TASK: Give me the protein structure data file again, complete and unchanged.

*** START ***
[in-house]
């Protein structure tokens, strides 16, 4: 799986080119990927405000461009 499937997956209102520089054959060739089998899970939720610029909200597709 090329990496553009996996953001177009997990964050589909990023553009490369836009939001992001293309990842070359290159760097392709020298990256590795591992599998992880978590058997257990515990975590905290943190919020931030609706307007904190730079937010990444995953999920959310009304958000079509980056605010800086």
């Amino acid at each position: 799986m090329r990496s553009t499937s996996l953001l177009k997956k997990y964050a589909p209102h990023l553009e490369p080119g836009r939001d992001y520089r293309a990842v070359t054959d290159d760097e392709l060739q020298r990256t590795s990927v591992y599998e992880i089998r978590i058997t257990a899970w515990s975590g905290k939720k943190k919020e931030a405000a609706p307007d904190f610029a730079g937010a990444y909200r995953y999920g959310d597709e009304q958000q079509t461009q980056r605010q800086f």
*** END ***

[in-house]
């Protein structure tokens, strides 16, 4: 799986080119990927405000461009 499937997956209102520089054959060739089998899970939720610029909200597709 090329990496553009996996953001177009997990964050589909990023553009490369836009939001992001293309990842070359290159760097392709020298990256590795591992599998992880978590058997257990515990975590905290943190919020931030609706307007904190730079937010990444995953999920959310009304958000079509980056605010800086």
């Amino acid at each position: 799986m090329r990496s553009t499937s996996l953001l177009k997956k997990y964050a589909p209102h990023l553009e490369p080119g836009r939001d992001y520089r293309a990842v070359t054959d290159d760097e392709l060739q020298r990256t590795s990927v591992y599998e992880i089998r978590i058997t257990a899970w515990s975590g905290k939720k943190k919020e931030a405000a609706p307007d904190f610029a730079g937010a990444y909200r995953y999920g959310d597709e009304q958000q079509t461009q980056r605010q800086f």